By Akros Media
June 25, 2023
in GIS, Malaria, News, Uncategorized
Malaria elimination requires consistent high coverage of effective malaria prevention and treatment interventions—and high coverage is challenging to achieve particularly in developing countries where highly urban or highly rural areas may not have address systems, limited maps, and challenging access due to rains, poor infrastructure, flooding, or severe events or conflict.
In order for insecticides, such as Fludora Fusion or other chemicals, to most effectively kill mosquitoes and reduce malaria burden, high coverage is required. Envu, in collaboration with Akros and the National Malaria Control Program (NMCP) in Zambia conducted an exciting rollout of geospatial planning and delivery of indoor residual spray (IRS) in Luanshya District Zambia during the 2022 spray season. The open source platform, Reveal, was used to support the planning of the campaign, including target areas, households which would be visited and sprayed, as well as the human resources and commodities required to deliver the campaign.
Spray teams, including each team lead, were outfitted with the Reveal application on their smartphones or tablets. Through this application, each team was able to clearly see which settlements in Luanshya District were targeted during microplanning prior to navigating to these areas and could clearly visualize on their phone where they were in relationship to each sprayable structure and whether it had been visited or not.
By Akros Media
May 16, 2023
in GIS, Health Data Systems, News, NTDs, Uncategorized
Akros, with support from the END Fund through the Deworming Innovation Fund, worked with the Division of Vector Borne and Neglected Tropical Diseases (DVB NTD) of Kenya’s Ministry of Health (MOH) to improve the quality of neglected tropical diseases (NTD) microplanning in routine deworming programs.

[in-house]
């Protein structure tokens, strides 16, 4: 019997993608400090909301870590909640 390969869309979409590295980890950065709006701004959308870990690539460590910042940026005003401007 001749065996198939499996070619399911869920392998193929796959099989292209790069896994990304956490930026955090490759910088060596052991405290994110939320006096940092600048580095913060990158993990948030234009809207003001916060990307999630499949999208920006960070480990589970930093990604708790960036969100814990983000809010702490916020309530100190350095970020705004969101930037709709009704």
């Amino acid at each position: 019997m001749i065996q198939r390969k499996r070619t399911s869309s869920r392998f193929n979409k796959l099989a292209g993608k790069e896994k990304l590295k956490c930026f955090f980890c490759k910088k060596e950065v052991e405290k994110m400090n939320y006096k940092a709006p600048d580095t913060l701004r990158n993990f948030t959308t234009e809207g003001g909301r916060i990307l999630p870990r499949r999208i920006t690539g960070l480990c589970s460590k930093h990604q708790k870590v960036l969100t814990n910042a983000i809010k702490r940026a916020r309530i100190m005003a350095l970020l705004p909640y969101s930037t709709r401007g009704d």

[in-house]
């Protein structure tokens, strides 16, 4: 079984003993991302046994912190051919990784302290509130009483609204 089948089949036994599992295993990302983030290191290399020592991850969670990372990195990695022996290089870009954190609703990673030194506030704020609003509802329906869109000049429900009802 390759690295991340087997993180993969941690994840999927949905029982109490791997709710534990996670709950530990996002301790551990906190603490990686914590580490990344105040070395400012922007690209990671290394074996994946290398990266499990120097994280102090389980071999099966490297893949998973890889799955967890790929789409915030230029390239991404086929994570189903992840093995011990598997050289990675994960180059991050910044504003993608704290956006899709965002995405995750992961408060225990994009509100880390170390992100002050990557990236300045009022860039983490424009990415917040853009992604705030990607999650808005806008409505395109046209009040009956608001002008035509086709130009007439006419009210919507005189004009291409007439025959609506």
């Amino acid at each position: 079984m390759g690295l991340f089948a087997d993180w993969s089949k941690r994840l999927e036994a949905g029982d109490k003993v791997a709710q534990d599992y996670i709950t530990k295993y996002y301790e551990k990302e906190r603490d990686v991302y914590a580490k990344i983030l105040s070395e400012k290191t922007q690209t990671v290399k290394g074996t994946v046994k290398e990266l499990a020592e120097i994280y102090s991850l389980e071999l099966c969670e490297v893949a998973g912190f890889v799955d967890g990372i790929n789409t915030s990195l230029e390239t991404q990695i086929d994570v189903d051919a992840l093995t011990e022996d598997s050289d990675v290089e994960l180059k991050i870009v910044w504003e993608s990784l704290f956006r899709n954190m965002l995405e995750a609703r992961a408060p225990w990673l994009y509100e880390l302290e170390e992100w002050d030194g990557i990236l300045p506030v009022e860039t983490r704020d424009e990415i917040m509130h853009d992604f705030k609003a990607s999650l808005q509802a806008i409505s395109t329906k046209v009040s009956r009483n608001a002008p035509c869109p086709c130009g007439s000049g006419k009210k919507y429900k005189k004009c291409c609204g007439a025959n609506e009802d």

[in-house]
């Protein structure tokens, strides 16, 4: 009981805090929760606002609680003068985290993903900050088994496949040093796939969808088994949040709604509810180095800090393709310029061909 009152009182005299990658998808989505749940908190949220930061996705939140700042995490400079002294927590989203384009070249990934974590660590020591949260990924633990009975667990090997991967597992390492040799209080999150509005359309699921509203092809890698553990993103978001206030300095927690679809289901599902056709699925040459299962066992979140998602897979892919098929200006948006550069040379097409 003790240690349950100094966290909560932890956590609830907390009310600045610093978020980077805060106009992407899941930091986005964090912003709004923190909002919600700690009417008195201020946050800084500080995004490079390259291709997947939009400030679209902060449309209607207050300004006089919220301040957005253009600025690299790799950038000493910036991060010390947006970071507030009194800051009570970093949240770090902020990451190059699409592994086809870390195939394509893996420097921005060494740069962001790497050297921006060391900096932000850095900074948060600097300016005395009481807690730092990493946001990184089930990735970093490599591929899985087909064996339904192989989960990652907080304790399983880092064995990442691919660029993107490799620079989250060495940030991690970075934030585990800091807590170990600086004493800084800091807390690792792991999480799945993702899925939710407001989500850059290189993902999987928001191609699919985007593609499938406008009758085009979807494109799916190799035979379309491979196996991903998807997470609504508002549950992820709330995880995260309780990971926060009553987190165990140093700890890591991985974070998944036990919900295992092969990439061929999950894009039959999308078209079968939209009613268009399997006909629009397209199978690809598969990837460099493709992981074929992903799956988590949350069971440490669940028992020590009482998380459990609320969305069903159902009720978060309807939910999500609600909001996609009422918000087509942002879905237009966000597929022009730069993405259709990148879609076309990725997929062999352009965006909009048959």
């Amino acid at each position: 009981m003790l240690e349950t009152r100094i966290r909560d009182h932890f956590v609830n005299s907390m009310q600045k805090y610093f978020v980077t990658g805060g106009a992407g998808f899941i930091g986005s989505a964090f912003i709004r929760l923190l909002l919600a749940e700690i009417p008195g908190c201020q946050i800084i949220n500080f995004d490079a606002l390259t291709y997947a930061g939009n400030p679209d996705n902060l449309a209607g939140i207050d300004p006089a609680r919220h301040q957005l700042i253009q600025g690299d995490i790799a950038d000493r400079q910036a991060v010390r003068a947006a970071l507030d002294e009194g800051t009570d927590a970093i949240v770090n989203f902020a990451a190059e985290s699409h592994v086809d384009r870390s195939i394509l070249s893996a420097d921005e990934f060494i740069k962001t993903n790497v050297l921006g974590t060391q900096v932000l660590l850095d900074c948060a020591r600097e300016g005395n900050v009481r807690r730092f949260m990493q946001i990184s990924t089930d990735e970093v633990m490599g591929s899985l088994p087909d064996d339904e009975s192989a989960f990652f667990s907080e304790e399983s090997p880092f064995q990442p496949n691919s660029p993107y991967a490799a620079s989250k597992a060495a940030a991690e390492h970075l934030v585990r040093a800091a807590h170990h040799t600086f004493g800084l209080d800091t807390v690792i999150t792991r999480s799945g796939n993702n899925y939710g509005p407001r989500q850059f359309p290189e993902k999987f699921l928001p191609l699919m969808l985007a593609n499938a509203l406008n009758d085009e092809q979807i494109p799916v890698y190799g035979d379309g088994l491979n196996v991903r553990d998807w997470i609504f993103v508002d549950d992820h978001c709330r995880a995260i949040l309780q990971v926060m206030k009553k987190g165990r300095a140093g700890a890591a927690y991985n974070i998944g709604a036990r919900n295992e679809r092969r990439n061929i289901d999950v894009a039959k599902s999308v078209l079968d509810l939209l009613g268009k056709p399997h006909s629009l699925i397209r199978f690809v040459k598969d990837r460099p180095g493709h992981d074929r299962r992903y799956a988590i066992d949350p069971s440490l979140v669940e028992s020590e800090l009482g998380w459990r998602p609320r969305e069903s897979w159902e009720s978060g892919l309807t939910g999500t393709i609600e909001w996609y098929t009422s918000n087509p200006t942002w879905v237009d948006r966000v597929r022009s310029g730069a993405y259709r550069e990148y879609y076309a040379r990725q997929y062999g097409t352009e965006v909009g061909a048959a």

During this project, Akros applied several tools to the microplanning process to support the six-step WHO microplanning strategy. Four counties in Western Kenya used the tools for schistosomiasis (SCH) and soil-transmitted helminthiasis (STH) mass drug administration (MDA) campaigns in Kenya in 2021 and 2022. Vihiga County also deployed Reveal to track campaign resource usage and coverage outcomes at the community catchment level. Qualitative feedback through focus groups and survey responses showed that use of the geo-enabled process successfully guided teams through deeper population analysis, and led to more efficient allocation of drug resources and human resources for the MDA, as well as improved coverage and reach of the MDAs. Drawing upon user feedback on the microplanning process and tools, Akros adapted the microplanning features into the existing Reveal platform, an open source digital global good.
By Parysa Oskouipour, Derek Pollard
October 1, 2022
Reveal, an open-source Digital Global Good, claims Southern Africa (specifically Zambia) as the region which nurtured its development throughout its formative years and many phases of expansion. After six years of optimizing the delivery of household-level interventions in Southern and Eastern Africa, 2020 marked the first year that Reveal made its way to the western edge of the continent to augment malaria prevention programming in Senegal. Building on the success of their partnership in Zambia, PATH’s Malaria Control and Elimination Partnership in Africa (MACEPA) alongside Senegal’s Ministry of Health and Social Action collaborated with Akros to conduct enumeration and mapping in 7 districts, 4 of which used these maps to support indoor residual spraying (IRS) microplanning and delivery in 2020. With a better understanding of how granular geospatial data can support IRS planning in the second phase of this collaboration, these 4 districts used the Reveal mobile application to enhance their ability to deliver an effective IRS campaign and to more accurately understand spatial gaps in achieving campaign effectiveness. Notably, this was also the first opportunity for Reveal’s user interface to be made available in French so that francophone teams in Senegal could effortlessly make use of its features.